Rizzotti said any alternates for the team will come from the candidate pool, but only if those players agree to be alternates. They still must remain in drug-testing protocol to be eligible.

There are some questions about Gray's status. The Las Vegas point guard has not played yet this season while recovering from a leg injury suffered in the WNBA Finals last year.

Final rosters for all teams must be turned in by July 26, two days before the start of Olympic women's basketball competition. After that, no changes can be made.

Clark has said she will use not being selected for the Paris Games as incentive to get better and potentially make the 2028 Olympic team.

"I think it just gives you something to work for," Clark told reporters after practice Sunday. "It's a dream. Hopefully one day I can be there. I think it's just a little more motivation. You remember that. Hopefully when four years comes back around, I can be there."

Only four WNBA rookies -- Stewart, Taurasi, Candace Parker and Sylvia Fowles -- have ever made the U.S. Olympic team; all four had national team experience prior to their rookie season.

While Clark won't be headed to Paris, Griner will be playing internationally for the first time since she was detained in a Russian prison for 10 months in 2022. She said she'll play abroad only with USA Basketball.

"When you represent your country, you're on the highest stage, it doesn't get any higher than that," Griner said. "Anytime you get to put on the red, white and blue, USA across your chest, we'll get every country's best shot. ... You're playing for so much more. I can't wait to go."

Thomas was excited for her first chance to play in the Olympics.

"It's a huge honor. I stepped away from USA Basketball for a while, but it was something I grew up watching with my family," Thomas said. "Just an honor to be part of that group of players. It's a prestigious group."

Thomas, 32, gives Reeve the versatility of being able to guard any position as well as facilitate from the forward spot. The Connecticut Sun forward is currently leading the WNBA with 8.5 assists a game.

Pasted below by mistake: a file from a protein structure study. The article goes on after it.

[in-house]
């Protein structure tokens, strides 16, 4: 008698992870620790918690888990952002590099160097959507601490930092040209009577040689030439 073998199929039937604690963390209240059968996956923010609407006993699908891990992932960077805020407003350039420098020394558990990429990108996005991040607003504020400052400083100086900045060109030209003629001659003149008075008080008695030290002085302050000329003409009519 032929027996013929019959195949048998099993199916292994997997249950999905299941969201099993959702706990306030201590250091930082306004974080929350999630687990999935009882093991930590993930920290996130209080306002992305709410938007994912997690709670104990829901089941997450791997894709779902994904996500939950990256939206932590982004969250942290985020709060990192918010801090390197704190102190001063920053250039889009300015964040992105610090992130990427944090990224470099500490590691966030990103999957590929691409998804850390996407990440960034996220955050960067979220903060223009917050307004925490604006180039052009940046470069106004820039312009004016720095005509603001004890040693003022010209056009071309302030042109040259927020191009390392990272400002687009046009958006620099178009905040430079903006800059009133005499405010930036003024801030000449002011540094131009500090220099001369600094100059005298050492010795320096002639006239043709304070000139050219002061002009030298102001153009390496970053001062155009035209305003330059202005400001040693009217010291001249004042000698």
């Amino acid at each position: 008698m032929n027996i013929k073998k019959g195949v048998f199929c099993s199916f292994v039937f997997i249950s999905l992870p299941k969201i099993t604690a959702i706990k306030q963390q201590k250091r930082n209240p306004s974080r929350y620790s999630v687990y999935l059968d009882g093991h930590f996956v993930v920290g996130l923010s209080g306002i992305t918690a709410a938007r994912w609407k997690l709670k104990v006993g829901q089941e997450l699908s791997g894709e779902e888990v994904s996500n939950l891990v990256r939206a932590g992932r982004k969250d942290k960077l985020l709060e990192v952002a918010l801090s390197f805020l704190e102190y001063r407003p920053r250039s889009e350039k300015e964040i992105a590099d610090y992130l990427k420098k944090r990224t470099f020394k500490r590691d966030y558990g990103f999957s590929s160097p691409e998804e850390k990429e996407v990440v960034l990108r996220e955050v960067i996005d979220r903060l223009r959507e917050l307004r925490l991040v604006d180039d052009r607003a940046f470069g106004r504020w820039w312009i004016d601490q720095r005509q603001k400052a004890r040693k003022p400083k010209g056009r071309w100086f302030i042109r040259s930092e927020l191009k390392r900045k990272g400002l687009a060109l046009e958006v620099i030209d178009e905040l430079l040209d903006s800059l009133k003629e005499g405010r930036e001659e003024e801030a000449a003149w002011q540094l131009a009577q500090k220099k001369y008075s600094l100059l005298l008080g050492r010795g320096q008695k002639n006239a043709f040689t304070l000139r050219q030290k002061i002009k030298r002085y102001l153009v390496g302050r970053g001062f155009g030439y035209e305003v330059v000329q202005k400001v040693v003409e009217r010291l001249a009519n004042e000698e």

"This team fits my style of play. The defense aspect, the way Coach Reeve wants to play, I think I'm a perfect fit for that."

Taurasi, who turned 42 on Tuesday, will break the record for most Olympics played in the sport of basketball. Five players, including former teammate Sue Bird, have competed in five.

"The thing that Diana does that I've never seen anyone else do is that she makes everybody around her confident and play their best," Rizzotti said. "Whether she's scoring a point, whether she starts, whether she plays limited minutes, whether she's just a voice in the locker room, she infuses people with a level of self-confidence that has been a factor in us winning."

Rizzotti said the 12 players chosen for the Olympic team were notified Saturday, but all the players who were in the pool at that time hadn't yet been told by USA Basketball that they didn't make the team when news began to leak ahead of the official announcement.

"As much as we tried to reach everybody, it put the committee in a tough position," Rizzotti said. "Whether [the candidates] are disappointed or not, you want to be able to be the one to tell them the result. But the response we got from the players who didn't make it was they wished nothing but the best for the 12 women that made it."

The U.S. team will train for about week in Phoenix in July. After that, they'll play an exhibition game against Germany in London before heading to France.

In Paris, the Americans will play Japan, Belgium and Germany in Olympic pool play.

ESPN's Michael Voepel and The Associated Press contributed to this report.